You feel stiff and sore, so roll your neck and shoulders to relieve some tension… and suddenly, * crack * – this is your throat! Maybe you think: “Do I need a chiropractor?”or just curious to know what the hell is creaking in there and what those throat sounds mean. So what’s wrong with all this? Why does your neck crack?

Why does your neck crack?

Physiotherapist Sridhar Yalamanchili, PT, MSPT, with Atlantic Spine Center in New Jersey says that neck cracking is very common-it happens to almost everyone—and it happens for various reasons, including general stiffness in this section of the spine. “The stiffness of some vertebrae, cavitation, as well as the movement of the tendons and ligaments that support the neck can cause cracks,” explains Yalamanchili. The good news? “Most often these sounds are harmless.”

But what exactly creaks, and what is the sound? “The noise is not caused by fracture or friction of bone or cartilage,” says Joshua Scott, MD, a board-certified sports physician at the Cedars-Sinai KERLAN-Jobe Institute in Los Angeles. It is indeed, most likely, bubbles that make this sound. “Most experts believe that this sound comes from pockets of nitrogen, oxygen and carbon dioxide gases in the synovial fluid [joint], which cavitate and flow out when the joint is quickly stretched.”This also explains why you can usually only crack once—” the gases have to accumulate again in the joint fluid, which is why we usually can’t “crack” the same joint several times in a row, ” explains Dr. Scott.

Will that break your neck?

There are some caveats to safety, however. Yalamanchili says to pay attention to pain, loss of movement and tingling or numbness in the neck or arms. In all these matter, you want to consult your doctor as SOON as POSSIBLE.

If you have a pre-existing condition, it is also important to consult a specialist for any cracking of the neck. Dr. Scott advises to ” see a licensed professional who is proficient in spinal manipulation to perform such treatments “and if you suffer from severe osteoporosis, spinal cancer or spinal fracture, he says that you should” never experience spinal manipulation of any kind.”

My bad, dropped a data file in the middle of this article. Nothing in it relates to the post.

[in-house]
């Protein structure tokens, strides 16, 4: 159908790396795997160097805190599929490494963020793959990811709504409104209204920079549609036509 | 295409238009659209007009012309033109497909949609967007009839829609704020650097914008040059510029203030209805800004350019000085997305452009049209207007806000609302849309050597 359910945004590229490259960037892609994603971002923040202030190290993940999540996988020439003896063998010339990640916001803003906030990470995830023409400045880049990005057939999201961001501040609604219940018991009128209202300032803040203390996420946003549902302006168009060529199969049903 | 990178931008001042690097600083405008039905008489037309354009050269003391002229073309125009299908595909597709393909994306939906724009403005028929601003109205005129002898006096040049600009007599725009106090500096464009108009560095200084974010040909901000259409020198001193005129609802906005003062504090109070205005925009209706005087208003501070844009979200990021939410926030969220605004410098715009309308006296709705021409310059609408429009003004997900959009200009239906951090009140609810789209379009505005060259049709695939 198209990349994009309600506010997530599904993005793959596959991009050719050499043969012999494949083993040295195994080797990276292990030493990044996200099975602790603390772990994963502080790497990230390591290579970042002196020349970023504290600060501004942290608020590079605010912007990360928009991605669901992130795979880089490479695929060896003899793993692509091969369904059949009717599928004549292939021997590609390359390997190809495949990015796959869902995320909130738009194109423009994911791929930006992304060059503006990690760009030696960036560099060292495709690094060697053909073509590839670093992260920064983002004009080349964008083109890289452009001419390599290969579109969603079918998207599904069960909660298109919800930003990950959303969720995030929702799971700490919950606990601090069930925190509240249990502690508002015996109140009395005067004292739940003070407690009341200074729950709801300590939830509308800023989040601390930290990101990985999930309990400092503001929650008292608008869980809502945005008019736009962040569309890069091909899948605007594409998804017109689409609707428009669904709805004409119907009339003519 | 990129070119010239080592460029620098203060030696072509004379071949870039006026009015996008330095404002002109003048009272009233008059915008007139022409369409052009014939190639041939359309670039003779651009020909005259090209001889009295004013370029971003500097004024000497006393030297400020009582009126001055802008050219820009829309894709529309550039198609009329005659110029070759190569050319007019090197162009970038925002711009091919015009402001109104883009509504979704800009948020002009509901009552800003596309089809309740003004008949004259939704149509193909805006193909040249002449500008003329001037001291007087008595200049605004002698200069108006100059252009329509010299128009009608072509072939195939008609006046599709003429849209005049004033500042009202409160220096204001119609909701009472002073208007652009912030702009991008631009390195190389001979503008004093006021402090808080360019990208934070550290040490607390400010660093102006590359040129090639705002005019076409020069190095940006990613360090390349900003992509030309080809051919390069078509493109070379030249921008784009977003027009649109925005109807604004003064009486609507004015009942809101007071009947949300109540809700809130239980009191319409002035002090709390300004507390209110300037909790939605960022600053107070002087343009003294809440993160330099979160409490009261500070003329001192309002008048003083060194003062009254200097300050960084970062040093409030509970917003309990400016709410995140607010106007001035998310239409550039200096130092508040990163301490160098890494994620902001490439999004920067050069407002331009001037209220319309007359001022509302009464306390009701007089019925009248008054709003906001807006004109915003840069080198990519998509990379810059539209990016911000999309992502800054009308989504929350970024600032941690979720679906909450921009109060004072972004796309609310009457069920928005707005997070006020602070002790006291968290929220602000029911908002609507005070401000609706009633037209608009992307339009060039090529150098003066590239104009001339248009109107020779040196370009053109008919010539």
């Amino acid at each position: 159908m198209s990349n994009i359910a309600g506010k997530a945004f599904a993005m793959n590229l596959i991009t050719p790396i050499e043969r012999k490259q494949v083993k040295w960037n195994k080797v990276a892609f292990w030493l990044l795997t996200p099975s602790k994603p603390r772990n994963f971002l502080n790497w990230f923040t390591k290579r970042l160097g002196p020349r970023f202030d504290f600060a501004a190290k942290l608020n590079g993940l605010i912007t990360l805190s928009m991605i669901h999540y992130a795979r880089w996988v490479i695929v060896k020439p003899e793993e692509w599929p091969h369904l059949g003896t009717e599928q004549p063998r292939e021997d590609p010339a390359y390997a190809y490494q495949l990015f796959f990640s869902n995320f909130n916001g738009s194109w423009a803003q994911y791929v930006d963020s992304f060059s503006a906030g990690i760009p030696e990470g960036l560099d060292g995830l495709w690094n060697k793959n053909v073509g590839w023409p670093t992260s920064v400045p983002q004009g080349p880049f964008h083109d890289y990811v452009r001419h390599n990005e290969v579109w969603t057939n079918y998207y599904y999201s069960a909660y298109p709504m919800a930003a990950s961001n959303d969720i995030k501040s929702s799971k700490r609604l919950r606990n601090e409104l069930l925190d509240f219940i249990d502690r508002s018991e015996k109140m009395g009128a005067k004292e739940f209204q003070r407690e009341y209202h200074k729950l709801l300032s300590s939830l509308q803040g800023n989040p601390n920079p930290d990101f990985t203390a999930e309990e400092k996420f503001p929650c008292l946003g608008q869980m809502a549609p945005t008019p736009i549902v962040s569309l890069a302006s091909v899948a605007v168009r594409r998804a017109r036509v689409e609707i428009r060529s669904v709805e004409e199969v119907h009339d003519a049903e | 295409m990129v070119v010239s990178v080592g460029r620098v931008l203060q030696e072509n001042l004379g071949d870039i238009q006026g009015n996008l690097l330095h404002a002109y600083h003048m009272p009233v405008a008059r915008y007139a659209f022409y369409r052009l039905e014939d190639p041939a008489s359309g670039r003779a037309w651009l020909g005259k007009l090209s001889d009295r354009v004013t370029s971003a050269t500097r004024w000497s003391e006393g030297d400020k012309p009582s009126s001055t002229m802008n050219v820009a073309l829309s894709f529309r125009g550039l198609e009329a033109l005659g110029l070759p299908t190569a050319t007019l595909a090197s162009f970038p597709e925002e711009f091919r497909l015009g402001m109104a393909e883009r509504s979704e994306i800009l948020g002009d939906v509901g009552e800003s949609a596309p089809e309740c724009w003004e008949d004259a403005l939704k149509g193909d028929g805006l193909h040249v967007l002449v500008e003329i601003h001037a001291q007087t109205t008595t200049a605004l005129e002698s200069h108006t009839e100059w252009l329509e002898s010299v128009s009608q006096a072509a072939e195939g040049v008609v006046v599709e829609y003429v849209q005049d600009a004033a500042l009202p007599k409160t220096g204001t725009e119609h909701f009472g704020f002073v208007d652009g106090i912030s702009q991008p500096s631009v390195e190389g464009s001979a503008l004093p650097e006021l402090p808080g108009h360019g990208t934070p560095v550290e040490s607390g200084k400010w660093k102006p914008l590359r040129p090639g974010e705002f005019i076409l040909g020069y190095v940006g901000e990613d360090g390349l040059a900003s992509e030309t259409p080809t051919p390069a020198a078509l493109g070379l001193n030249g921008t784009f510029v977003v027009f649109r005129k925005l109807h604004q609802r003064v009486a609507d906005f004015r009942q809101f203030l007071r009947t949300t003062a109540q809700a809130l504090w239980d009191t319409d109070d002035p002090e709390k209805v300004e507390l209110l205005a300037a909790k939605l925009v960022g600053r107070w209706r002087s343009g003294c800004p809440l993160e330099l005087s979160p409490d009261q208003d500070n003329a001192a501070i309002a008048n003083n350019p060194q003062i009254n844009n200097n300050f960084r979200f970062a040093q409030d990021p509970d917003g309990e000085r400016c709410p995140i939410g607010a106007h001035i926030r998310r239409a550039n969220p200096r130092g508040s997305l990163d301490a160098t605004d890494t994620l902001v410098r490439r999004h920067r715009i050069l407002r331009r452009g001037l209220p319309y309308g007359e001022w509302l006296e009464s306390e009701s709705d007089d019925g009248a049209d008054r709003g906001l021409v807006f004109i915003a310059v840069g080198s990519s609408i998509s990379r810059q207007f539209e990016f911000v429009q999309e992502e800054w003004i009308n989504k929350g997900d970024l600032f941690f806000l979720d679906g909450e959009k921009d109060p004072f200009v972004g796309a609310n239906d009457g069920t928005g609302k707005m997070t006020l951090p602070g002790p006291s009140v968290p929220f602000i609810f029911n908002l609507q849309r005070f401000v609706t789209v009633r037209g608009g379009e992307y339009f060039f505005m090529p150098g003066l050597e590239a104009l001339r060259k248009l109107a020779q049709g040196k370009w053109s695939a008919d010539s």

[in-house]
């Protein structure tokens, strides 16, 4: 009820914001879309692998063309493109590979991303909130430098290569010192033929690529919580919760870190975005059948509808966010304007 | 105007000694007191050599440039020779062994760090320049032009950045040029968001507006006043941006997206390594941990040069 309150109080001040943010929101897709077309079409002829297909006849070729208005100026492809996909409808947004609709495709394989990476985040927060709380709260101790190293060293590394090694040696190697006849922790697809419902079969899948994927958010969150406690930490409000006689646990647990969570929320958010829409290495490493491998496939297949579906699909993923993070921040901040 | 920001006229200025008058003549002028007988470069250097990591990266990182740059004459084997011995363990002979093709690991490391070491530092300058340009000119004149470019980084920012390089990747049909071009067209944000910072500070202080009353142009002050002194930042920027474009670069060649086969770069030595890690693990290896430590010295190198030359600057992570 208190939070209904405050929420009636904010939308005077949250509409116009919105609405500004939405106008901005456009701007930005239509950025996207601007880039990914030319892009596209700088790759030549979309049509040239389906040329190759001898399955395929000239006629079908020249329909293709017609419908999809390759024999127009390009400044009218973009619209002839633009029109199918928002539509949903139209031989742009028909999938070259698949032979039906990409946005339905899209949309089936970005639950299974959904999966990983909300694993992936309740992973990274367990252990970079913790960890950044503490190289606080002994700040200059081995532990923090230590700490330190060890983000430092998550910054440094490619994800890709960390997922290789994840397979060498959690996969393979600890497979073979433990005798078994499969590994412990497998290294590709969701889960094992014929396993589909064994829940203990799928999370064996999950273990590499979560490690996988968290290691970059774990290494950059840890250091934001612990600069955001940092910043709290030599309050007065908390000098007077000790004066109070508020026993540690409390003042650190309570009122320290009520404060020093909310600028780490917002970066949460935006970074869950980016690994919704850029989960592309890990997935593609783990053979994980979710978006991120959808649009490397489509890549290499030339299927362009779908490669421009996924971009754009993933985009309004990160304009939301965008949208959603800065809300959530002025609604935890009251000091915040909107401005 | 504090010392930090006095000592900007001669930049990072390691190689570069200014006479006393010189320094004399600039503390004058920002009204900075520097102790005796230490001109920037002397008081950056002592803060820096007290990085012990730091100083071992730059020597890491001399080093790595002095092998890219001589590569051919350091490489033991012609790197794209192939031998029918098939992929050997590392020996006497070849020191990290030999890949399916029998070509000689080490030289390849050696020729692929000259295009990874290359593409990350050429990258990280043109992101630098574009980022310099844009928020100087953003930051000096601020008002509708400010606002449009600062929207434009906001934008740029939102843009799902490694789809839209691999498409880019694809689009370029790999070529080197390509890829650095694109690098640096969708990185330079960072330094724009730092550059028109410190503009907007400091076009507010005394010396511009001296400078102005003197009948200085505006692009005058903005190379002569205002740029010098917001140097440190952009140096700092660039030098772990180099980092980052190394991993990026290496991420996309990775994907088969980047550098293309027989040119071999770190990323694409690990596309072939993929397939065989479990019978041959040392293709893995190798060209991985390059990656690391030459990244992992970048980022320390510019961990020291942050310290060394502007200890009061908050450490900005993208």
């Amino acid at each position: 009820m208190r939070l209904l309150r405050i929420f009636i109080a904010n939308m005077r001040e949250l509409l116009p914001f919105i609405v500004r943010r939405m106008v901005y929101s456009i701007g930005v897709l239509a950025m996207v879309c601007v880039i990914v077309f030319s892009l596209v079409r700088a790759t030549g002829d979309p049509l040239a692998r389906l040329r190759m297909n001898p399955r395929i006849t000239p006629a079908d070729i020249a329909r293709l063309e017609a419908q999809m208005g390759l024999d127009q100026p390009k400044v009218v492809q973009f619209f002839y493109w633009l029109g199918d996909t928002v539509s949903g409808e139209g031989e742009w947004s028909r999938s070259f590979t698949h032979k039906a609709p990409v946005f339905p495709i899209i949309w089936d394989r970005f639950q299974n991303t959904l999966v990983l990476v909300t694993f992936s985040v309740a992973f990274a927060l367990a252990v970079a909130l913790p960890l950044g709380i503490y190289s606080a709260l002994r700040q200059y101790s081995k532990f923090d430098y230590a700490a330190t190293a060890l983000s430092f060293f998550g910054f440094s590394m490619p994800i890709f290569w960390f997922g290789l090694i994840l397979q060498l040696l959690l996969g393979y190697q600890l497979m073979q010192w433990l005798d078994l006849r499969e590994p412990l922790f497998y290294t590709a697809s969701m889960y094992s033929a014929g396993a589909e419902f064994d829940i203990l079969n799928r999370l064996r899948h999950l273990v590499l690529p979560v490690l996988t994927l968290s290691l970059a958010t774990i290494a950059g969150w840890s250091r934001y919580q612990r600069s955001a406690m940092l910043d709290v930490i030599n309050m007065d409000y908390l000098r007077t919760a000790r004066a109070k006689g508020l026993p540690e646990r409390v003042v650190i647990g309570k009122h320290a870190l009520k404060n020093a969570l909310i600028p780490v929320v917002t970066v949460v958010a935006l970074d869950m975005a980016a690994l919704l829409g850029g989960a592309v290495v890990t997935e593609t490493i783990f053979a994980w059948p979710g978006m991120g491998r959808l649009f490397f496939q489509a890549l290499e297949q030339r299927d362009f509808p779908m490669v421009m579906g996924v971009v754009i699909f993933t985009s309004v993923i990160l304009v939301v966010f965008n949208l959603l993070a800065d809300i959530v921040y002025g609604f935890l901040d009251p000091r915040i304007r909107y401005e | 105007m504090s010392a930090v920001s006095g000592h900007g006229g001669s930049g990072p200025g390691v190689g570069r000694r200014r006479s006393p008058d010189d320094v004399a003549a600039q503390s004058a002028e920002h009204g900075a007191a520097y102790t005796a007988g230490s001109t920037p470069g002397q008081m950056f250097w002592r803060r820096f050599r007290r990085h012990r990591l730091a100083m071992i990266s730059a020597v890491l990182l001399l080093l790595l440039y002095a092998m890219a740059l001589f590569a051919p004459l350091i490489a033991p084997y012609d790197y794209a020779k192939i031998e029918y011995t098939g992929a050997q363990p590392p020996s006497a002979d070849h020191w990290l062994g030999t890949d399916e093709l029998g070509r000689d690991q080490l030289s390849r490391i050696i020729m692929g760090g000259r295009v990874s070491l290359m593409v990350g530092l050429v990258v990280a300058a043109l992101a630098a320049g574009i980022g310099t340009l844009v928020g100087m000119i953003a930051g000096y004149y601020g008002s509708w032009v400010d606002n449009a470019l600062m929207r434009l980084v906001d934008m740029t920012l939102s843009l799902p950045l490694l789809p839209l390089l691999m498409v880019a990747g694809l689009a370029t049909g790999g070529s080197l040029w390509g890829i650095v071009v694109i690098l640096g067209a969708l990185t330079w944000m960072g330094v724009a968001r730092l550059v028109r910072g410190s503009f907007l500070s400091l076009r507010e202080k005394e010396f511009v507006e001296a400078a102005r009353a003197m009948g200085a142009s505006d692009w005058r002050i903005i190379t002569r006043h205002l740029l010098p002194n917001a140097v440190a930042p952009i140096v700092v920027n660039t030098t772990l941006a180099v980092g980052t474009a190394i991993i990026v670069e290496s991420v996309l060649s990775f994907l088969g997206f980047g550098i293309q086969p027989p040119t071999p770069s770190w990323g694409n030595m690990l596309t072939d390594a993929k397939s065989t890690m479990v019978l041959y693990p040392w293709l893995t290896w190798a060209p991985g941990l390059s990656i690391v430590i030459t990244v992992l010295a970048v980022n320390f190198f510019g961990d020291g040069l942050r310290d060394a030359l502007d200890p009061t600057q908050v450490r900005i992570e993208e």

Why is the cracking of the neck so good?

“This release of pressure in the form of bubbles in the joint fluid does well,” says Dr. Scott. “Some practitioners believe that this is due to the sudden change in pressure, while others believe that it is due to the release of endorphin due to movement near the spinal cord.”

However, watch out for” aggressive or excessive ” self-tears-Dr Scott says that while a neck tear can be satisfying if done in excess, it can lead to increased pain, nerve damage, or even artery damage that can lead to a stroke (mega yikes).

You probably won’t get hurt, he says, if you limit it to an occasional crack here and there. “A person who tears his neck or back once is unlikely to get hurt, because the person usually protects his spinal cord from moving until he does damage,” says Dr. Scott. However, there can still be too many good things. “Repetitive self-cracking can become a habit and stretch the ligaments around the spine. Over time, this can lead to excessive movement or instability of the joints. This can cause pain, and for this reason I do not recommend my patients to practice repetitive self-tears of the back or neck.”

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